On Tuesday 7 February 2023, we made a visit to the Worshipful Society of Apothecaries’ Hall in Black Friars Lane, in the City of London. The building we see today dates in part from the reconstruction following the Great Fire of London, but in earlier times was the location for the guest house of the the Black Friars monastery. It had been the location for the Legatine Court in 1529 which had heard arguments for and against the annulment of Henry VIII’s marriage to Catherine of Aragon.
Our guide, Dr Chris Derritt, explained the background and history of the Society of Apothecaries, starting with the Pepperers and Grocers of the 12th Century, the involvement of the Herbalists in the 14th Century, and the granting of the Royal Charter to the Society in 1617 during the reign of James I.
The building had been a centre of production for medicines through the ages with a shop at the front of the premises, but today it serves as a venue for various livery companies to meet, and as a museum for the display of its many items of interest and its archives. On the occasion of our visit, there was a luncheon for 120+ members of the Worshipful Company of Environmental Cleaners, complete with pikemen on duty in the courtyard.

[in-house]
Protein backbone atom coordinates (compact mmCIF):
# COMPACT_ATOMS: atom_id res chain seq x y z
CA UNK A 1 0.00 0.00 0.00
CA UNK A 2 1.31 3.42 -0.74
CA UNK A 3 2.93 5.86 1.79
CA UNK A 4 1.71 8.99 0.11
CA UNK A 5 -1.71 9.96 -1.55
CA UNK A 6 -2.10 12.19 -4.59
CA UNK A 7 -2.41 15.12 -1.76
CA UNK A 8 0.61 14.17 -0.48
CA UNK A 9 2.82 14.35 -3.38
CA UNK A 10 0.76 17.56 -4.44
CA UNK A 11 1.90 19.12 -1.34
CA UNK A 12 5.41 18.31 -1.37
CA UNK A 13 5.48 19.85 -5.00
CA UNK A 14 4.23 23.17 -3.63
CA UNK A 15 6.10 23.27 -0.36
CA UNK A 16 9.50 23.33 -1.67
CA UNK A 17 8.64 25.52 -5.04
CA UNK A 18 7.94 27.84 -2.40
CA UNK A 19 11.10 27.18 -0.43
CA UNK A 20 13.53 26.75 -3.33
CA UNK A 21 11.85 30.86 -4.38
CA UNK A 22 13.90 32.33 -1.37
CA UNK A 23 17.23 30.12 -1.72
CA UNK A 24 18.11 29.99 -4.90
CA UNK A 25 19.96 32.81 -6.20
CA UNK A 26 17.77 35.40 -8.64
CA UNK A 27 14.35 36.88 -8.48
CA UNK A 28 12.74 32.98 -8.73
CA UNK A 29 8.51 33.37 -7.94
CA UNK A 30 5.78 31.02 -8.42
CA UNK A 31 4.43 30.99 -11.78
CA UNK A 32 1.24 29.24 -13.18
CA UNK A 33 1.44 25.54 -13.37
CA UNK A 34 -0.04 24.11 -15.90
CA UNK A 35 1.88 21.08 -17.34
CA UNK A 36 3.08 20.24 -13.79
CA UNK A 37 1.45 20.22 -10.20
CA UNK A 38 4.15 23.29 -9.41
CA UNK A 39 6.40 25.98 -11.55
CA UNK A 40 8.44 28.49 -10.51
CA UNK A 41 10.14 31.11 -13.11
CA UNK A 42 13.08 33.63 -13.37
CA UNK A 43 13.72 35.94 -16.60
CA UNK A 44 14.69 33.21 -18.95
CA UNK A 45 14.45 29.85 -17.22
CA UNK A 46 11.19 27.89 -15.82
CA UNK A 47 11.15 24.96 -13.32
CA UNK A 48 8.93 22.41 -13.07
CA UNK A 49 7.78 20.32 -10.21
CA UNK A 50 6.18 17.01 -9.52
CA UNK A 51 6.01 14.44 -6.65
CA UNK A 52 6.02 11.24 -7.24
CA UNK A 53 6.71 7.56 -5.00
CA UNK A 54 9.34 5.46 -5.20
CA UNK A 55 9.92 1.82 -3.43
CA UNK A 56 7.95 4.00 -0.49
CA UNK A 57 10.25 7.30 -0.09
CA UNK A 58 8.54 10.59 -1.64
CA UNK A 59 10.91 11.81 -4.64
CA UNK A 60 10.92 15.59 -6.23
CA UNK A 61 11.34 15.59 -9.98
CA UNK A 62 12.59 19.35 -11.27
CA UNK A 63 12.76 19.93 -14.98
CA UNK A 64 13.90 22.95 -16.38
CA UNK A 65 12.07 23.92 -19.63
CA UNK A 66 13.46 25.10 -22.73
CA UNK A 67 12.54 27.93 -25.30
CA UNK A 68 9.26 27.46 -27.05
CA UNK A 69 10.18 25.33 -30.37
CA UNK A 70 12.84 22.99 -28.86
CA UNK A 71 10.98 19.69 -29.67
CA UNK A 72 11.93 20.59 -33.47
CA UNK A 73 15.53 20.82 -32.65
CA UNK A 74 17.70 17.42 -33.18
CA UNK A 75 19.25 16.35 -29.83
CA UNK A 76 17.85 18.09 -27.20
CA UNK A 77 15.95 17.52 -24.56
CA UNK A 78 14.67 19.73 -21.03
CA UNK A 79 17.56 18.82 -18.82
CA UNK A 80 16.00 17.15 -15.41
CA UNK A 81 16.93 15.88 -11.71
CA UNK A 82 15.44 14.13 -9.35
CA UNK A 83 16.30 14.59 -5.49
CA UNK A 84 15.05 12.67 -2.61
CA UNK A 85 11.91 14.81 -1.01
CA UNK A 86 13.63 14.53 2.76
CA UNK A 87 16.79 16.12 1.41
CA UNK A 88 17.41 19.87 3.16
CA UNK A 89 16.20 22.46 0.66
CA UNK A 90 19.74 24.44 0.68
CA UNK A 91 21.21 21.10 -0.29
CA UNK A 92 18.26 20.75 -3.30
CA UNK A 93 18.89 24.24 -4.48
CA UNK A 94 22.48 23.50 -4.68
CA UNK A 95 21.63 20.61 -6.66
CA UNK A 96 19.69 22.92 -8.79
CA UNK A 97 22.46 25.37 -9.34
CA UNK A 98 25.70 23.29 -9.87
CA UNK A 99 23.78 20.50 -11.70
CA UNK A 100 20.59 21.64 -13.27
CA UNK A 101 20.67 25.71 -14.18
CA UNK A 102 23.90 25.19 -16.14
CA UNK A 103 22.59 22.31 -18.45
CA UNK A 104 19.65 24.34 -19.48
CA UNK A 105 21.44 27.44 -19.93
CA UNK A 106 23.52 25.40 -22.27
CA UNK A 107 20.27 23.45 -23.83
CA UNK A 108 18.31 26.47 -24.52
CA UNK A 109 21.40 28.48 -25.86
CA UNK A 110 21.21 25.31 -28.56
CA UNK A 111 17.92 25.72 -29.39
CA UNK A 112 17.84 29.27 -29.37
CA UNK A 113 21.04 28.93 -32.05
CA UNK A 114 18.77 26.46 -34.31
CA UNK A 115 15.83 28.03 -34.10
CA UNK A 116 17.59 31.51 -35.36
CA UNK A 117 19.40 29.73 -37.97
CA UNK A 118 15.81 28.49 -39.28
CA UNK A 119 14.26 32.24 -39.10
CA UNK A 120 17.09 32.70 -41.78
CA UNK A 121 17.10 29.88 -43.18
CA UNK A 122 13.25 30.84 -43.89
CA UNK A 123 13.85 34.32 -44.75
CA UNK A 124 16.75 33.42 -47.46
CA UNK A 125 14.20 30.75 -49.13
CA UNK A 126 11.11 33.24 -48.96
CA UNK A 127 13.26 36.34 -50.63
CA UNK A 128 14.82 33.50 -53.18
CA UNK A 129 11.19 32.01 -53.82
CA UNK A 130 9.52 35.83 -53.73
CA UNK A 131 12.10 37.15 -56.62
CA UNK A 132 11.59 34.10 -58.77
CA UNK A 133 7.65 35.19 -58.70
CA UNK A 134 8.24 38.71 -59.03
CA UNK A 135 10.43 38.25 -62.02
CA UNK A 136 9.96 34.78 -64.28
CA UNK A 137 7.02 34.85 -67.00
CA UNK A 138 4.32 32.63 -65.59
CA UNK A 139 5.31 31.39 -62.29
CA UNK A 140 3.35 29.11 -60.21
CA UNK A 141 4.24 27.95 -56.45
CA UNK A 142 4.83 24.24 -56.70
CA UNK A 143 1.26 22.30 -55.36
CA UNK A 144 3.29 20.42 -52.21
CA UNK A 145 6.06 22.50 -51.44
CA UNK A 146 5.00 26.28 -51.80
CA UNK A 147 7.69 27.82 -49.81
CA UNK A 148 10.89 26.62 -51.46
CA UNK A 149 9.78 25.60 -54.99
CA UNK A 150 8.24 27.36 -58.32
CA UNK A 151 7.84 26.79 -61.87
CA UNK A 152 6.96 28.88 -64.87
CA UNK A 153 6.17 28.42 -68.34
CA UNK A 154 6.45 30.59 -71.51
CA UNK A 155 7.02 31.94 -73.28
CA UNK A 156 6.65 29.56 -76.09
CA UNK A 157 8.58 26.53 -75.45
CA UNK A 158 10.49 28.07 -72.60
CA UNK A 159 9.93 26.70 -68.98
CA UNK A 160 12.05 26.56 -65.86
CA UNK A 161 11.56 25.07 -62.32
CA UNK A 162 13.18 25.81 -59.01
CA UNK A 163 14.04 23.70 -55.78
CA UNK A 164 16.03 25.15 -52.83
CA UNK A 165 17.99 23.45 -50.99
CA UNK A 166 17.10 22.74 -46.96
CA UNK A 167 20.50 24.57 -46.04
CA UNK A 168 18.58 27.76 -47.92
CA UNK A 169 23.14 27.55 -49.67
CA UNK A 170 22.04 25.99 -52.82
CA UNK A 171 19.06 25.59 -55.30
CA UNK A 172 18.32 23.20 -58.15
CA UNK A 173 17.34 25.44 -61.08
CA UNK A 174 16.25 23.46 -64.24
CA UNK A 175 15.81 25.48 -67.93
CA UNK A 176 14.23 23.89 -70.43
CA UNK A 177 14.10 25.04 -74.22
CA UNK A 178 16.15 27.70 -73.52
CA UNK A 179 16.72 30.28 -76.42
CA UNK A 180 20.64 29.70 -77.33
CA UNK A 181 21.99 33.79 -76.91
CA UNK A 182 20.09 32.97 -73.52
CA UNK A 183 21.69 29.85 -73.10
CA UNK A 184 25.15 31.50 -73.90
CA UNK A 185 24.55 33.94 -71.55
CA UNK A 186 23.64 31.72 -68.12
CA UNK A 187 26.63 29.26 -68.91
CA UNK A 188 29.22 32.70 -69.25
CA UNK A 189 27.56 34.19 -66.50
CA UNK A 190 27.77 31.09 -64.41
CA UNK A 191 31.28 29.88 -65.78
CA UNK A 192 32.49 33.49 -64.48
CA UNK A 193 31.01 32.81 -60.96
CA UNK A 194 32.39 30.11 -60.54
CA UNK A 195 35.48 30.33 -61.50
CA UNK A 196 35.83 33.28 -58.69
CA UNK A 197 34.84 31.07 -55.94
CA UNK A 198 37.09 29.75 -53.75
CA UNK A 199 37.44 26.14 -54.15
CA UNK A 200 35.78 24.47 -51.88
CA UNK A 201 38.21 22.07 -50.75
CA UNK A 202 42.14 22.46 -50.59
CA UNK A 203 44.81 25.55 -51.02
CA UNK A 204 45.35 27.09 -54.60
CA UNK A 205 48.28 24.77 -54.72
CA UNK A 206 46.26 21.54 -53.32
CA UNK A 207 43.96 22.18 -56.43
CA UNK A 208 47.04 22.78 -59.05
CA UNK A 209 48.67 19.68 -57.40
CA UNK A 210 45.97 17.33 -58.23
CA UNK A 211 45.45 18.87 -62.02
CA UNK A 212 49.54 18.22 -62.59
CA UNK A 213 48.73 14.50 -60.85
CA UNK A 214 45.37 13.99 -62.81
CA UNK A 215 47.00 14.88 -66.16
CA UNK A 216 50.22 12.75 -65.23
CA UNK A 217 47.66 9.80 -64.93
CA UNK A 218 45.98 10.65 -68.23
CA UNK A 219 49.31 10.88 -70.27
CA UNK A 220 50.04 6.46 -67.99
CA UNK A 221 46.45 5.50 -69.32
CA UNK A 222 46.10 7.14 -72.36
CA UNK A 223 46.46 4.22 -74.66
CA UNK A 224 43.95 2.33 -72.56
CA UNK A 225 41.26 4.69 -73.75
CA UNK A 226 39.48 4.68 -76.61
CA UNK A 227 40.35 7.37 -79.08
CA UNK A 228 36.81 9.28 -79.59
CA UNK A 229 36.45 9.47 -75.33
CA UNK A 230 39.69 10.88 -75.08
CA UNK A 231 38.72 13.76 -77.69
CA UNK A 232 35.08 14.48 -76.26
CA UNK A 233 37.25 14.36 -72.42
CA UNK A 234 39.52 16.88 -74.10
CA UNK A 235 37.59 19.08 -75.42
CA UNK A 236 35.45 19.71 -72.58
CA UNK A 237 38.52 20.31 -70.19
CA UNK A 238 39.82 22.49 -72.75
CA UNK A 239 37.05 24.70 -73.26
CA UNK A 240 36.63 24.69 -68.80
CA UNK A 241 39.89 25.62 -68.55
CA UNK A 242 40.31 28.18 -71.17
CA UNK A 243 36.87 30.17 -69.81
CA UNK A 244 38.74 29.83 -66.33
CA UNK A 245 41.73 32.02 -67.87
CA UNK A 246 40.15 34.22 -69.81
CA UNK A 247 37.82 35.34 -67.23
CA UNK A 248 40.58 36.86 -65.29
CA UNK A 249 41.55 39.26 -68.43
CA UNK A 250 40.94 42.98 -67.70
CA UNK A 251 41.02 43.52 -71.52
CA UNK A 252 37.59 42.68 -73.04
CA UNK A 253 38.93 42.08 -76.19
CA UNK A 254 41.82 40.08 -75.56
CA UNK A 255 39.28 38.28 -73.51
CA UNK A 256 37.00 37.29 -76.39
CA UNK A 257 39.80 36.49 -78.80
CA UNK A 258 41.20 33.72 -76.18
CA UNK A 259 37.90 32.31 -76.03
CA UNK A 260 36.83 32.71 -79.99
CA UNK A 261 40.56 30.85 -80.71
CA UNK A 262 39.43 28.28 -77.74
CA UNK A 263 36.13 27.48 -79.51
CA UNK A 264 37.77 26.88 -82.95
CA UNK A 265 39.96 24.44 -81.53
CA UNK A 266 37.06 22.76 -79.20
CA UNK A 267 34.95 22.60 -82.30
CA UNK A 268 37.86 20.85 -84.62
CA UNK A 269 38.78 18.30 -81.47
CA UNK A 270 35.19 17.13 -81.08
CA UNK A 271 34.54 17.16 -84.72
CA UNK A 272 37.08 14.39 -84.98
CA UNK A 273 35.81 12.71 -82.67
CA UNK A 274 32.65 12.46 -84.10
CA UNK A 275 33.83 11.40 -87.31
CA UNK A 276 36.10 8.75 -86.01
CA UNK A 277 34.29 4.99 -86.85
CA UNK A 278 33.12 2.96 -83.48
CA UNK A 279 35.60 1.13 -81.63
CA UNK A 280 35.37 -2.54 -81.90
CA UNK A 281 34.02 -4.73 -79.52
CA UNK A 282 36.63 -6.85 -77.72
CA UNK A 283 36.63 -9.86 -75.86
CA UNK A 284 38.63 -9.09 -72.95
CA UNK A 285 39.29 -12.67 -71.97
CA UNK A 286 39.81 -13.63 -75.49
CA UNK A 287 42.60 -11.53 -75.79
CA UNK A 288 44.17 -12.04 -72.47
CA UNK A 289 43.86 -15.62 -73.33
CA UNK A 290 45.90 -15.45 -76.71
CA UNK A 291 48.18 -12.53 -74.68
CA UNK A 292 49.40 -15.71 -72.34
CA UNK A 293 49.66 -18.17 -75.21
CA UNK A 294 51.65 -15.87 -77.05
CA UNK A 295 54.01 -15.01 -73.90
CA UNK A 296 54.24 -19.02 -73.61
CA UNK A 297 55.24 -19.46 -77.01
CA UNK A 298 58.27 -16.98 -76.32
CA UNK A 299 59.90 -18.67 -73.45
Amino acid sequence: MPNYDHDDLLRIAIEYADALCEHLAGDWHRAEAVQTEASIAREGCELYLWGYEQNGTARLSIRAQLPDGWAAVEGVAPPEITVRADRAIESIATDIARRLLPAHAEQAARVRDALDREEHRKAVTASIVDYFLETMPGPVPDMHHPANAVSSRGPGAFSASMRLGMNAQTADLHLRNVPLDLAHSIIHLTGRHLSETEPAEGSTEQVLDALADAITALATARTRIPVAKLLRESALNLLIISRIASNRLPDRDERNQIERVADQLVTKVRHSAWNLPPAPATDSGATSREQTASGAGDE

Dr Derritt explained the connection between Apothecaries, Physicians and Surgeons, and the role that the London Society of Apothecaries had played in the training of General Practitioners in the 19th Century. In particular, Elizabeth Garrett Anderson had trained there before gaining a qualification that allowed her to be the first woman qualified to practice medicine.
Today, the Society concentrates on charitable work, supporting students and its two faculties – the Faculty of the History and Philosophy of Medicine and Pharmacy, and the Faculty of Conflict and Catastrophe Medicine. This was a most interesting visit, and we are indebted to Dr Derritt for his clear explanation of the events that had taken place in past days.